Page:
Posted at: 08/25/2013 9:06 PM
Updated at: 08/25/2013 10:42 PM
The big barges lifting sediment off of the floor of the Lake Superior Harbor are hard to miss.
They're bringing dredged material to the Erie Pier Process and Reuse Facility. It's a fairly large area, about 90 acres. Now, there's a new way to utilize the material. But after many years of use, the facility is nearing capacity.
"Because of that issue, we've tried to find other beneficial use throughout this harbor where we would not have to put the material into Erie Pier," said Duluth area engineer Steve Brossart.
A three-year project has just begun. The current material being dredged is being moved near the mouth of Miller Creek by 21st Avenue West, where the water is now up to 24 feet deep. This is too deep for aquatic plants.
By using dredge material, they're hoping to raise the elevation of the base of the embayment.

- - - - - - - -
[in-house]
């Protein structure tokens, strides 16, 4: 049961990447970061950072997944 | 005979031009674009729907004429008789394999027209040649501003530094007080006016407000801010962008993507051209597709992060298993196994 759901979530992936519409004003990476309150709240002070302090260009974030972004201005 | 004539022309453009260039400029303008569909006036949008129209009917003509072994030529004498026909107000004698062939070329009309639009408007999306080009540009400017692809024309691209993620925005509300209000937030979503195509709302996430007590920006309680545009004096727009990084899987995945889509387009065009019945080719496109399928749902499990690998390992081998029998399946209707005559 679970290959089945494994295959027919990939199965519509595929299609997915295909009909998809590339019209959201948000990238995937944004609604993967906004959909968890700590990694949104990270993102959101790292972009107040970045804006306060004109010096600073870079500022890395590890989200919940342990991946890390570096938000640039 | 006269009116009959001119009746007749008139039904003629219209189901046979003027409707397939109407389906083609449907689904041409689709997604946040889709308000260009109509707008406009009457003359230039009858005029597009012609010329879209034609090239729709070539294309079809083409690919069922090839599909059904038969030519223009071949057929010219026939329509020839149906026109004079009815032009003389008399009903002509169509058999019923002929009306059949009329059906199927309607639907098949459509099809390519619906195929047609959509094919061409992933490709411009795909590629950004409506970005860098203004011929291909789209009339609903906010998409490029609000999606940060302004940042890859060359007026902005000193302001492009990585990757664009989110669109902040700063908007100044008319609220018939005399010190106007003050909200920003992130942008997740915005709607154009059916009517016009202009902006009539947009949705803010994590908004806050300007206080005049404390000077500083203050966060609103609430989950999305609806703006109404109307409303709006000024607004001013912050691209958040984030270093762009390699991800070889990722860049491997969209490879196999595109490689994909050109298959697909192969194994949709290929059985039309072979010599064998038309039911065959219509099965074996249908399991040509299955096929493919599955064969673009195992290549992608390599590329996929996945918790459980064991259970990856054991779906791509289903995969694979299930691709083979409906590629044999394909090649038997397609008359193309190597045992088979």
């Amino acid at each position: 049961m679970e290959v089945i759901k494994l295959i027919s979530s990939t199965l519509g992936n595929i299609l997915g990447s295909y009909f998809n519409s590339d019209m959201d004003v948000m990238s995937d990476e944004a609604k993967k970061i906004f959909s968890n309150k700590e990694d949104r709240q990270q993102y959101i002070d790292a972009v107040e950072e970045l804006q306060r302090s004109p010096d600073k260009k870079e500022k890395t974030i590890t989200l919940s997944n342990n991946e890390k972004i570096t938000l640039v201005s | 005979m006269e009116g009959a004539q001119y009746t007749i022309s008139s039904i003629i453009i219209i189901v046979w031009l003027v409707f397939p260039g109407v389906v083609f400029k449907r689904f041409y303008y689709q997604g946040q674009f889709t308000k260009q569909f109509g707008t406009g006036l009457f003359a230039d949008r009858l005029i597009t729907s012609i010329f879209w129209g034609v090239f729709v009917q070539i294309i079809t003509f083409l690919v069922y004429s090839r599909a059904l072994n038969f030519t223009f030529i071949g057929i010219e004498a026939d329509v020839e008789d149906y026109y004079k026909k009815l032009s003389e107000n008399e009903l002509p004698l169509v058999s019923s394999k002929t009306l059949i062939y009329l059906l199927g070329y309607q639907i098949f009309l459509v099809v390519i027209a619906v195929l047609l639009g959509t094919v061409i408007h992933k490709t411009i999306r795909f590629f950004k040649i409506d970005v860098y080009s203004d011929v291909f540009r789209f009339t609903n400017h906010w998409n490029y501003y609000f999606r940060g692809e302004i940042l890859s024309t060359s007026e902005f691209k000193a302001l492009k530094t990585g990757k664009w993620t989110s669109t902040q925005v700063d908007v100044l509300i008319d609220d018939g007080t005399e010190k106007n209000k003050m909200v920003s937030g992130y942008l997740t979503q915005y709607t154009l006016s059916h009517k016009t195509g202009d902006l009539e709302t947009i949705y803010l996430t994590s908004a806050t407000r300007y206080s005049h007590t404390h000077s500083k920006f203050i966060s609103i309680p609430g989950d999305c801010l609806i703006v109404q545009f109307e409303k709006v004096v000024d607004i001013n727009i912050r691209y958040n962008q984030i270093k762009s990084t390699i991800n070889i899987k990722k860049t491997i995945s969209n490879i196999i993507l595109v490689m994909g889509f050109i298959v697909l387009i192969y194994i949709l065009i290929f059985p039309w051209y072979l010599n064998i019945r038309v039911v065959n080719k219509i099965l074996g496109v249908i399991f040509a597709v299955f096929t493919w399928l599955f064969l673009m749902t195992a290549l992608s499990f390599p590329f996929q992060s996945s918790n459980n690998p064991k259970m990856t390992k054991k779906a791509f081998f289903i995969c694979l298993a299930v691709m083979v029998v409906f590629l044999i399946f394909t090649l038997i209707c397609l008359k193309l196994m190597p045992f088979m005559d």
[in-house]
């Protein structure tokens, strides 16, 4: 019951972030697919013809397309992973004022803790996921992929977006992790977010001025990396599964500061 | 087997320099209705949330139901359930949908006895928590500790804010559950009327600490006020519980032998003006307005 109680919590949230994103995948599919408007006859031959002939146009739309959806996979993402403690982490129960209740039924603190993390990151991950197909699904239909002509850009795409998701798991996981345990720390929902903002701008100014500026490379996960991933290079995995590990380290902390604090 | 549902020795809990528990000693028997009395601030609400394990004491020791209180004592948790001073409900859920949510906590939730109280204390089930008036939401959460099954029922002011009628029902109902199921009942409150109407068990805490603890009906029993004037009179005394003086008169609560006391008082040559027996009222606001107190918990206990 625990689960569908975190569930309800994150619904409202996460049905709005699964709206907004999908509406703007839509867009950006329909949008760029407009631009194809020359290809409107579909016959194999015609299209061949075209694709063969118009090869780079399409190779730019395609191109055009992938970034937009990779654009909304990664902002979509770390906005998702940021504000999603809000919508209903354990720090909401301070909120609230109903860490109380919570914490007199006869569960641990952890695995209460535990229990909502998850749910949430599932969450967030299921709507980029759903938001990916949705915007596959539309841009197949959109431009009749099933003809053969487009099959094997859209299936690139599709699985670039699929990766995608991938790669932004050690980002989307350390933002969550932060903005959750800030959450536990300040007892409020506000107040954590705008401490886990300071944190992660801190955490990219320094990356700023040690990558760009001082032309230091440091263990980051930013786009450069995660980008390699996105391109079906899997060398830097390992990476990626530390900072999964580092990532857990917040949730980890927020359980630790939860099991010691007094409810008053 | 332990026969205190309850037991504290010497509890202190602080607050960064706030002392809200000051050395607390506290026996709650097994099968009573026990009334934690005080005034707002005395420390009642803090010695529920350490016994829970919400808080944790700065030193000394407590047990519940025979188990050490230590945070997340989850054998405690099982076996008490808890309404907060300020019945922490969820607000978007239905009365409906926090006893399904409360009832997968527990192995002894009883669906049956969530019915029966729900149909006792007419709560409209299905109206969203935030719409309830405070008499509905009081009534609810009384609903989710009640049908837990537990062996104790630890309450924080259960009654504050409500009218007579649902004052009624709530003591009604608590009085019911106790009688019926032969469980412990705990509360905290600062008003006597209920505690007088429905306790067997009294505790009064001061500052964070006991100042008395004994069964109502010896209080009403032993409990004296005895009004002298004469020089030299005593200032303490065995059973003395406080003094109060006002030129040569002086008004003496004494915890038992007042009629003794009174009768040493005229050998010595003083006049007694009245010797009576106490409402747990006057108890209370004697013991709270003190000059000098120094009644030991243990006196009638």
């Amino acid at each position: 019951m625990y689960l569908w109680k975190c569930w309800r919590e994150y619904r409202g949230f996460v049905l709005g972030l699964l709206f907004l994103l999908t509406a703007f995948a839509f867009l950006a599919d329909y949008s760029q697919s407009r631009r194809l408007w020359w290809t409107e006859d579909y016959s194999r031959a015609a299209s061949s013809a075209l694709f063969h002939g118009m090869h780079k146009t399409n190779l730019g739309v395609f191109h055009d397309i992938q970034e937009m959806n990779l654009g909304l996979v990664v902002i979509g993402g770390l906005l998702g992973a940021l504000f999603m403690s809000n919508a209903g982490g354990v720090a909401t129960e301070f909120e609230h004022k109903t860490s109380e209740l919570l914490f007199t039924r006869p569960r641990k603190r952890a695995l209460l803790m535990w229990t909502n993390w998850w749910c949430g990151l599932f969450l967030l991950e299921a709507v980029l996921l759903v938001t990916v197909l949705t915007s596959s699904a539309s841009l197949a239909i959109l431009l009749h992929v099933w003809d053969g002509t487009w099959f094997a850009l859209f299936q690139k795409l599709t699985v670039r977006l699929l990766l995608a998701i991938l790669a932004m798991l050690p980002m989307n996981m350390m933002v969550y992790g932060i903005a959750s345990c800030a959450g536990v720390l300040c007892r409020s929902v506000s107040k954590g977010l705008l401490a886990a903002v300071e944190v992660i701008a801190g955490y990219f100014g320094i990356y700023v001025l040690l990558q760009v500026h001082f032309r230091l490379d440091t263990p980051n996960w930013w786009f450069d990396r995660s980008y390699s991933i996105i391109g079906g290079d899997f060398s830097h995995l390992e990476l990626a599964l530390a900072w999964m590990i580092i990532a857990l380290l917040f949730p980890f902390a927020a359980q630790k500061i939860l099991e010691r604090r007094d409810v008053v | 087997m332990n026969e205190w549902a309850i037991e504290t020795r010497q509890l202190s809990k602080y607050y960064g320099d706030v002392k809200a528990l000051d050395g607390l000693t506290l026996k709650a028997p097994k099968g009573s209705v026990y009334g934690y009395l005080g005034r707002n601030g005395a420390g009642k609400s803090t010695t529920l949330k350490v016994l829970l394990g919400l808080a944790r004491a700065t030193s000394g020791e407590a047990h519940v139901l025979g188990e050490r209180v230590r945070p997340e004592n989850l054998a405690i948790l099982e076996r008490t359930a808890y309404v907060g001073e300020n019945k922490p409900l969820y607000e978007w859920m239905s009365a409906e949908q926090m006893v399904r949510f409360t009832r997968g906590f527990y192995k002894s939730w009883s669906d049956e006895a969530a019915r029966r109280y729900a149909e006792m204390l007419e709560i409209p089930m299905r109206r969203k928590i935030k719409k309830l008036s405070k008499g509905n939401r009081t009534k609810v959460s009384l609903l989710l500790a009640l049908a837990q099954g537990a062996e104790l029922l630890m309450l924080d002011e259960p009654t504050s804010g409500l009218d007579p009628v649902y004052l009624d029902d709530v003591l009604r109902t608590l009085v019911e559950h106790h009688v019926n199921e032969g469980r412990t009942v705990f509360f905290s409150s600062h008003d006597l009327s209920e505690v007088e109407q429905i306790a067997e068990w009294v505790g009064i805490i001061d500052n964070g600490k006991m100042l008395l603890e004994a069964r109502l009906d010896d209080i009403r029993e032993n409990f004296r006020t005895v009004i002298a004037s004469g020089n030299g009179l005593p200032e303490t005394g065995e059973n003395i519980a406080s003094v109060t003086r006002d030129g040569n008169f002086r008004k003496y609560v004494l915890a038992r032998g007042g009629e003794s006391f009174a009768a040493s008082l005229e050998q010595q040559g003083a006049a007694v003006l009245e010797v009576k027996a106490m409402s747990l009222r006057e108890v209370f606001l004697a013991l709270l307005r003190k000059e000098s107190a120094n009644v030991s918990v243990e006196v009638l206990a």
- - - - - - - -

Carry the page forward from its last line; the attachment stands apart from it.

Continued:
Shallower water means aquatic vegetation can begin to grow. More aquatic vegetation means more aquatic habitat, like fish and birds.
"It's probably the most economical and beneficial way to use the dredge material," Brossart said.
New aquatic plants may even help filter water coming into the river from Miller Creek. If successful, more projects like this could help other restoration projects along the St. Louis River.
"It's a pilot project," Brossart said. "It's a number of agencies working together, and it's great to see."
Dredging will continue into November, before winter starts. In the spring, a new company will be hired to continue the dredging .